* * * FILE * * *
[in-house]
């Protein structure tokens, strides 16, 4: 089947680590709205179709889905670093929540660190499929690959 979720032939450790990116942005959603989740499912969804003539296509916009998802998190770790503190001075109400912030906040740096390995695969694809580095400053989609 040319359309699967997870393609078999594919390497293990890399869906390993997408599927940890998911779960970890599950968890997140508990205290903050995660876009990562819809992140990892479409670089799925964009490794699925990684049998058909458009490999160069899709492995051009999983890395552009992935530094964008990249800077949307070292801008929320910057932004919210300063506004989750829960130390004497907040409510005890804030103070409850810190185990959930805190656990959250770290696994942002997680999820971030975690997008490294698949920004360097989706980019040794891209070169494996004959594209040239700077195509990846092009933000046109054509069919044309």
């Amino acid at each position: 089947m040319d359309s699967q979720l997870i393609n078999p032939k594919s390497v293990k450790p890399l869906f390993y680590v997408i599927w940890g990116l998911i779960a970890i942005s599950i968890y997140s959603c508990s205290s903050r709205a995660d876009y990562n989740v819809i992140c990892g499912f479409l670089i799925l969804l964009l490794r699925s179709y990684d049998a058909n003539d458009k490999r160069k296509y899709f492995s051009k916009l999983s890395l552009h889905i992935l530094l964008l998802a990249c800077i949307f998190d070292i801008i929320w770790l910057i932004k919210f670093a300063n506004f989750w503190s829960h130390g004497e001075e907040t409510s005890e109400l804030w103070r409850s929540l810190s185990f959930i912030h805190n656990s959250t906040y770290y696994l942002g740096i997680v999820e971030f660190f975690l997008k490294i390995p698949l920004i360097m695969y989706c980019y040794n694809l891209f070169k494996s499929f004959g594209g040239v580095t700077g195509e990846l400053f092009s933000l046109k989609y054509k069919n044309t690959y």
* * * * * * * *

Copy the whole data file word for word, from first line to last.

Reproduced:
[in-house]
């Protein structure tokens, strides 16, 4: 089947680590709205179709889905670093929540660190499929690959 979720032939450790990116942005959603989740499912969804003539296509916009998802998190770790503190001075109400912030906040740096390995695969694809580095400053989609 040319359309699967997870393609078999594919390497293990890399869906390993997408599927940890998911779960970890599950968890997140508990205290903050995660876009990562819809992140990892479409670089799925964009490794699925990684049998058909458009490999160069899709492995051009999983890395552009992935530094964008990249800077949307070292801008929320910057932004919210300063506004989750829960130390004497907040409510005890804030103070409850810190185990959930805190656990959250770290696994942002997680999820971030975690997008490294698949920004360097989706980019040794891209070169494996004959594209040239700077195509990846092009933000046109054509069919044309």
């Amino acid at each position: 089947m040319d359309s699967q979720l997870i393609n078999p032939k594919s390497v293990k450790p890399l869906f390993y680590v997408i599927w940890g990116l998911i779960a970890i942005s599950i968890y997140s959603c508990s205290s903050r709205a995660d876009y990562n989740v819809i992140c990892g499912f479409l670089i799925l969804l964009l490794r699925s179709y990684d049998a058909n003539d458009k490999r160069k296509y899709f492995s051009k916009l999983s890395l552009h889905i992935l530094l964008l998802a990249c800077i949307f998190d070292i801008i929320w770790l910057i932004k919210f670093a300063n506004f989750w503190s829960h130390g004497e001075e907040t409510s005890e109400l804030w103070r409850s929540l810190s185990f959930i912030h805190n656990s959250t906040y770290y696994l942002g740096i997680v999820e971030f660190f975690l997008k490294i390995p698949l920004i360097m695969y989706c980019y040794n694809l891209f070169k494996s499929f004959g594209g040239v580095t700077g195509e990846l400053f092009s933000l046109k989609y054509k069919n044309t690959y």